A 50-year-old Canton man facing a life sentence after masterminding a multimillion-dollar Christian-based investment scam was apparently trying to arrange to have U.N.-backed armed commandos bust him out of the federal prison, according to court testimony Tuesday.
An FBI special agent also testified during a sentencing hearing in Dallas federal court that Gregory Setser was coordinating efforts from his Seagoville prison cell with his wife, Cynthia, to hit up some of the same 1,700 investors he was convicted last summer of ripping off - for a $300 "fee" to join him in a class-action lawsuit against the government that they hoped would restore all their lost money.
The bizarre developments in Mr. Setser's case came in a selection of surreptitiously recorded jailhouse phone calls between him, his wife and other associates from July to as recently as Jan. 9.
Prosecutors sprung the recordings on the court moments before U.S. District Judge Barbara Lynn was to sentence Mr. Setser.
A federal jury convicted him of collecting about $170 million in investments through a sham import company, IPIC Investments. The company, which started in Texas in 2001 and later moved to California, was supposed to buy cheap, foreign-made products and sell them to major U.S. retailers. Auditors later found that practically no products were bought.
Between 2001 and 2003, initial investors, such as televangelist Benny Hinn, were paid by later investors in a classic Ponzi scheme. Once he ran out of investors, Mr. Setser's swindle collapsed, losing at least $60 million.
Once the government seized control of Mr. Setser's empire, Mr. Hinn returned $165,000 in profit that he made off a $300,000 investment. His ministry never invested any money.
Mr. Setser used his connections to people such as Mr. Hinn to lure hundreds of other investors. His family, in return, enjoyed what prosecutors described as an "utterly grotesque lifestyle," including multimillion-dollar homes, a 100-foot yacht, a helicopter and luxury cars.
Mr. Setser faces up to 385 years in prison.
On Tuesday, Judge Lynn was in the middle of debating with attorneys whether a far shorter sentence would erase the "slightest faint hint of hope that he would ever get out of prison" alive when prosecutors called an FBI agent to the stand and played the recordings.
The agent testified that he knew of no actual plan involving armed men acting on behalf of Mr. Setser. But he said the FBI had received the recordings late last week and was still investigating.
FBI Special Agent Matt Segedy said they chronicled conversations from July 2006 to Jan. 9 between Mr. Setser, his wife, and a man who purports to be a U.N. diplomat. The "diplomat" claimed that he could get 19 "commandos" to help break Mr. Setser out of prison.
Agent Segedy said the man "surfaced late in the IPIC investigation" but did not elaborate. The man is not affiliated with the U.N., the agent said.
The agent told prosecutor Jeff Ansley during questioning that Mr. Setser was also heard constructing a plan to solicit money from other Seagoville inmates' families.
Mr. Setser, according to the FBI agent, also talks about paying off a judge, but it's unclear whether it's a U.N. official or someone else. The agent testified that Mr. Setser also mentions Scotland Yard but doesn't say in what context.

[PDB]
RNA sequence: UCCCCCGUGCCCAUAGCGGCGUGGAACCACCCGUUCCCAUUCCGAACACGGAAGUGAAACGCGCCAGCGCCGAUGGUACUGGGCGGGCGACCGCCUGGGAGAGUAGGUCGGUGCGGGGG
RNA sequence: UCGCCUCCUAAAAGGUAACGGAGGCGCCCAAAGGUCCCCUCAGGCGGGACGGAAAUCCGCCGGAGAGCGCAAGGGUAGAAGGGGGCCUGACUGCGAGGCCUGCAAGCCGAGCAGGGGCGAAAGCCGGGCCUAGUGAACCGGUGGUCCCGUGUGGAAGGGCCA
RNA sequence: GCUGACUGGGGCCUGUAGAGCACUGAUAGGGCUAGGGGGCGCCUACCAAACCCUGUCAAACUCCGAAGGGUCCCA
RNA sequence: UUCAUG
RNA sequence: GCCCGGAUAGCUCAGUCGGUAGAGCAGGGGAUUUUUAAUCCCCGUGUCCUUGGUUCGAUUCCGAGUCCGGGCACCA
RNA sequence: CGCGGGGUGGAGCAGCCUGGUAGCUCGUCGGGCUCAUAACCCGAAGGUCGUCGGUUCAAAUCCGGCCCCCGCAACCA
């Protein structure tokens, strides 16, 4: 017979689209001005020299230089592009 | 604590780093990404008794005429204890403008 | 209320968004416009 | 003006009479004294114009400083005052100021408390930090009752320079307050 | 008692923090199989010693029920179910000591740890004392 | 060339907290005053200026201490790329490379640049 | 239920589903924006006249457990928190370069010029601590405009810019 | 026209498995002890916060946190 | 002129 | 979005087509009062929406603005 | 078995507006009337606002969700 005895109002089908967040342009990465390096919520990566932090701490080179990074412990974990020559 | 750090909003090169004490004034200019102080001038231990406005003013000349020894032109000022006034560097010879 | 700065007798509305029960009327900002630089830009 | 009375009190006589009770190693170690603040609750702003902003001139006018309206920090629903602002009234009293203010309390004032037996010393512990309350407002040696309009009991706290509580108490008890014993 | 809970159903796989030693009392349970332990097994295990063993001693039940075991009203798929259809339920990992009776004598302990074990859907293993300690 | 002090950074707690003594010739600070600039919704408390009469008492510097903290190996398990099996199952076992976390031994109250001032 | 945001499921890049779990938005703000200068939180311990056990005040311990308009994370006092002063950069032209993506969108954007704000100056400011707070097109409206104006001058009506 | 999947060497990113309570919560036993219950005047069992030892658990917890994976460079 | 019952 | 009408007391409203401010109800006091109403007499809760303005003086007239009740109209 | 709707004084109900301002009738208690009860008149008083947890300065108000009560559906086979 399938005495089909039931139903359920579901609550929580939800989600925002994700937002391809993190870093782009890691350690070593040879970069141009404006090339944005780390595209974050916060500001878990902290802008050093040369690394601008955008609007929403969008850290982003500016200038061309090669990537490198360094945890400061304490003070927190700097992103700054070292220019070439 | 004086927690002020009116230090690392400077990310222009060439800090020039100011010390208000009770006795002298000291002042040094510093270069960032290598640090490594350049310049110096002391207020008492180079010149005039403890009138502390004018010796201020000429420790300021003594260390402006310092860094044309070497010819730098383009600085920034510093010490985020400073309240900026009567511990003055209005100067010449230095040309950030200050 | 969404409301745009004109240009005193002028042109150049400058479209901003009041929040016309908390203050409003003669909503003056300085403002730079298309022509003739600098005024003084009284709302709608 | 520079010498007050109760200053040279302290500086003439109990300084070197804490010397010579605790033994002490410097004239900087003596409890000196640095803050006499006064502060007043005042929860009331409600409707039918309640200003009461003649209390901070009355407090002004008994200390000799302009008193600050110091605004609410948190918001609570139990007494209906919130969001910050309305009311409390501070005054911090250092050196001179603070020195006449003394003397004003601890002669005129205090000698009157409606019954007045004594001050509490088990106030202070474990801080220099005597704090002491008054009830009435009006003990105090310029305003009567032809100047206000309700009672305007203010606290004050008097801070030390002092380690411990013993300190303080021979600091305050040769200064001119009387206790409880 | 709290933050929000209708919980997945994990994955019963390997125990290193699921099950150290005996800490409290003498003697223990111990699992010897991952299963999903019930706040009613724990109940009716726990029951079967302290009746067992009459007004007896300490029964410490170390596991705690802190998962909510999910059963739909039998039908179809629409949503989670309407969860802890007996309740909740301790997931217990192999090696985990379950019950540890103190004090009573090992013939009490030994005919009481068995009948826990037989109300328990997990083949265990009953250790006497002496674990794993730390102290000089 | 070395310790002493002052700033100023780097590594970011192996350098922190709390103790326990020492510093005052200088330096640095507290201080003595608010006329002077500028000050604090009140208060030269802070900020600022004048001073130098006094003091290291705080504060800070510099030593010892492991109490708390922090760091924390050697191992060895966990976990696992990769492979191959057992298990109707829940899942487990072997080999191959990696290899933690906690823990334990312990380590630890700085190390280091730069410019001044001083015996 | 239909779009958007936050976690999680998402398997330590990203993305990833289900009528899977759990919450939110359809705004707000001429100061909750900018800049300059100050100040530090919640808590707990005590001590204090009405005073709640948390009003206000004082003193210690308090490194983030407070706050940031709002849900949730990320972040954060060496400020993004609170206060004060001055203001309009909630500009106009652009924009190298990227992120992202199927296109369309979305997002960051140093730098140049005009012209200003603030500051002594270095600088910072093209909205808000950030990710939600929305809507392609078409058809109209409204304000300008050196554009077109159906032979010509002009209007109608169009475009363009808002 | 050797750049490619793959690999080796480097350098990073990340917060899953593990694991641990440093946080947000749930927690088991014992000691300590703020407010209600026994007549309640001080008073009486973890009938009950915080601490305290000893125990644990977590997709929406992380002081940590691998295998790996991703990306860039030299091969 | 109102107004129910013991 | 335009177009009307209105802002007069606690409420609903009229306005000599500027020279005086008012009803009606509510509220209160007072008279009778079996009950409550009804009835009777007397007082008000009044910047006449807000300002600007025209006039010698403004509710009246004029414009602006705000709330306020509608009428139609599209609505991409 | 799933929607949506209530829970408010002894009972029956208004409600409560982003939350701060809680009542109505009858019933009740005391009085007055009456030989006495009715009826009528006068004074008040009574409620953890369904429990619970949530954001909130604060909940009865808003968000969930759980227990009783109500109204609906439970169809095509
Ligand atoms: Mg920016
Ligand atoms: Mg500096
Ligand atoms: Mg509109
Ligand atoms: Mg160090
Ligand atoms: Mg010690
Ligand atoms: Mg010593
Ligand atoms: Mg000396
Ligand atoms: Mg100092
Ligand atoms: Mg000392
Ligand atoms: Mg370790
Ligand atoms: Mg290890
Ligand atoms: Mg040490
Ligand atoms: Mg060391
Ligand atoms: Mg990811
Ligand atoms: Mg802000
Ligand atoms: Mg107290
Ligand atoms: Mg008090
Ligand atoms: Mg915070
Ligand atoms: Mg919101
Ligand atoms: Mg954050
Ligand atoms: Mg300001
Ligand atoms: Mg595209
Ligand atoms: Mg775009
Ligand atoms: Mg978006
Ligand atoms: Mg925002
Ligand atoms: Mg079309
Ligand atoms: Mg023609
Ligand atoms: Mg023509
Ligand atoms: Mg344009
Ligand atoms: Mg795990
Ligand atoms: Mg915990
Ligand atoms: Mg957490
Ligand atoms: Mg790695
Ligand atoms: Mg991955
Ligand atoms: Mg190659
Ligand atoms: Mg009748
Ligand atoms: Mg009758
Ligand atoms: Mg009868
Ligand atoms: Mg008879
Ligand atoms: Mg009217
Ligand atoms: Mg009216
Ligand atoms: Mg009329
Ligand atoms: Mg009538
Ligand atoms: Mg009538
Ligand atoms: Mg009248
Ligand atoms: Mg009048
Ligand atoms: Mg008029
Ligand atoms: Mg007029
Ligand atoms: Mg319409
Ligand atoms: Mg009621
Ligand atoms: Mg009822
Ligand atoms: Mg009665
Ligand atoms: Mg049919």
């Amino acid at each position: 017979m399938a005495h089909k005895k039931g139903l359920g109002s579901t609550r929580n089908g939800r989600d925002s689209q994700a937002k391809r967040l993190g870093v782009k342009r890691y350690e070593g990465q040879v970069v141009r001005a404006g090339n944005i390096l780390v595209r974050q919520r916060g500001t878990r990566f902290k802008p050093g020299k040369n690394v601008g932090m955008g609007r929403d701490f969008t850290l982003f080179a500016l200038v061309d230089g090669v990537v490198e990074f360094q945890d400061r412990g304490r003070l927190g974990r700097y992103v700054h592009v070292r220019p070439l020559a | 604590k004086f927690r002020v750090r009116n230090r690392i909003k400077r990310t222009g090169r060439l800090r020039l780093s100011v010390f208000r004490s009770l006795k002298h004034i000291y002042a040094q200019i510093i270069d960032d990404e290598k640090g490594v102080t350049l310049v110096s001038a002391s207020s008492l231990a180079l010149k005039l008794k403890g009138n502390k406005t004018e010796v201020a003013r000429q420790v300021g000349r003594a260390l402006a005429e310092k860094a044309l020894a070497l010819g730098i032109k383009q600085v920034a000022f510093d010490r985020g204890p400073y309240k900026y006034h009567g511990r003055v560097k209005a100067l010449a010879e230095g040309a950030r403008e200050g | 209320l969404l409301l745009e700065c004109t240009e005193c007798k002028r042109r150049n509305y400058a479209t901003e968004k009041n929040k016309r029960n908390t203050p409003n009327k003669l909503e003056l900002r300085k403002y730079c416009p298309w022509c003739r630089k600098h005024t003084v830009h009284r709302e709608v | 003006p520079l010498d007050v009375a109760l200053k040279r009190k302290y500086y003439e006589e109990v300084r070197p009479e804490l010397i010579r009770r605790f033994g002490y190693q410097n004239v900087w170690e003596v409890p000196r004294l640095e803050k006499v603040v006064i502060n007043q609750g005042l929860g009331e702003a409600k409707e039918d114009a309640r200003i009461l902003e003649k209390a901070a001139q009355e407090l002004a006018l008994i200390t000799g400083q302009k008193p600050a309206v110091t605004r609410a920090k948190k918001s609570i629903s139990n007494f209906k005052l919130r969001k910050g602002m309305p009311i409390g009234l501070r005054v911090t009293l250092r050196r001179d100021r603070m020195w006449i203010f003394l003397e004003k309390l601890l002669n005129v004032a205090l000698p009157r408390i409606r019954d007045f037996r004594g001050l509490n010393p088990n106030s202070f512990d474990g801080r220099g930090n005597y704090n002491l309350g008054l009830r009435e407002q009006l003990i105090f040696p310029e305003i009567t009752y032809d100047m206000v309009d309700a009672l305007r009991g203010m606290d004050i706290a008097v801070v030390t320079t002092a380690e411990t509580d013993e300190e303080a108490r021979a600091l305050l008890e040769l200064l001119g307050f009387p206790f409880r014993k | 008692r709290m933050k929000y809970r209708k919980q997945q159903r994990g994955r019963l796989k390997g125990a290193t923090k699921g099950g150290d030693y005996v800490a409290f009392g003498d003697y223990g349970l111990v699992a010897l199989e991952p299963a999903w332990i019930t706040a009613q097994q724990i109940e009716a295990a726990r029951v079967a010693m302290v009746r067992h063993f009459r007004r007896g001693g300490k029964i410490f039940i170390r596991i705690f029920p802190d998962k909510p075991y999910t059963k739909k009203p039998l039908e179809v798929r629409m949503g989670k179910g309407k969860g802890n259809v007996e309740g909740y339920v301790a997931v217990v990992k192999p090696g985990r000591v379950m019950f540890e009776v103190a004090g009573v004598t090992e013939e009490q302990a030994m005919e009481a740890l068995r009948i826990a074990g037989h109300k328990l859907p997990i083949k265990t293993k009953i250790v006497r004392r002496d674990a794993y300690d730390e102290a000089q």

The recordings, which were at times inaudible over the courtroom audio system, contained titillating pieces of information - "paperwork on the ammo on the plane"; "we're going to call British Airways"; "everything's on schedule"; and "they're sending 19 commandos in to get you."
Mr. Setser is also heard talking to his wife about plans to re-establish contact with some of his old investors to get more money for a class-action lawsuit. Describing the plan to get them repaid, Mr. Setser is heard saying: "I don't care if these people like me, but if we get their money back, they'll think I hung the moon."
At one point, a frustrated Cynthia Setser can be heard talking with her husband about the task of resoliciting investors.
"I need you out," she tells him.
"I know, I want out of here, too," he replies.
In light of the new jailhouse recordings, Judge Lynn ordered the hearing to continue today.
"It was a surprise to me," Donald Templin, Mr. Setser's attorney, said of the recordings. "The judge correctly gave us more time."
He has asked the judge for a sentence of 20 years or less, arguing that it amounts to a life sentence, given Mr. Setser's poor health and high blood pressure.
Earlier in the hearing, Mr. Setser got a chance to address Judge Lynn personally. In a written statement, which the judge read, Mr. Setser detailed the "criminal acts of government officers" who raided his California home in 2003, ending his lavish illegal empire. He characterized the evidence they seized as "fruits from a poisonous tree."
The former ceramics salesman was notably more subdued when speaking to the judge. "The pain that I've seen ... was never my intention," he said. "I've always worked very hard. I'm sorry for the people who suffered. It's been difficult for my family. I just want to thank you for your fairness."
Also convicted in the scheme was Mr. Setser's sister, Deborah Setser. She was supposed to be sentenced Tuesday, but it was delayed for a day because of the new developments in her brother's case.
Mr. Setser's son, Joshua, and wife, Cynthia, both struck plea deals in exchange for their testimony about the family's financial dealings.
On Tuesday morning, Joshua Setser received two years in federal prison and six months of home confinement. He was also ordered to repay about $60 million in restitution.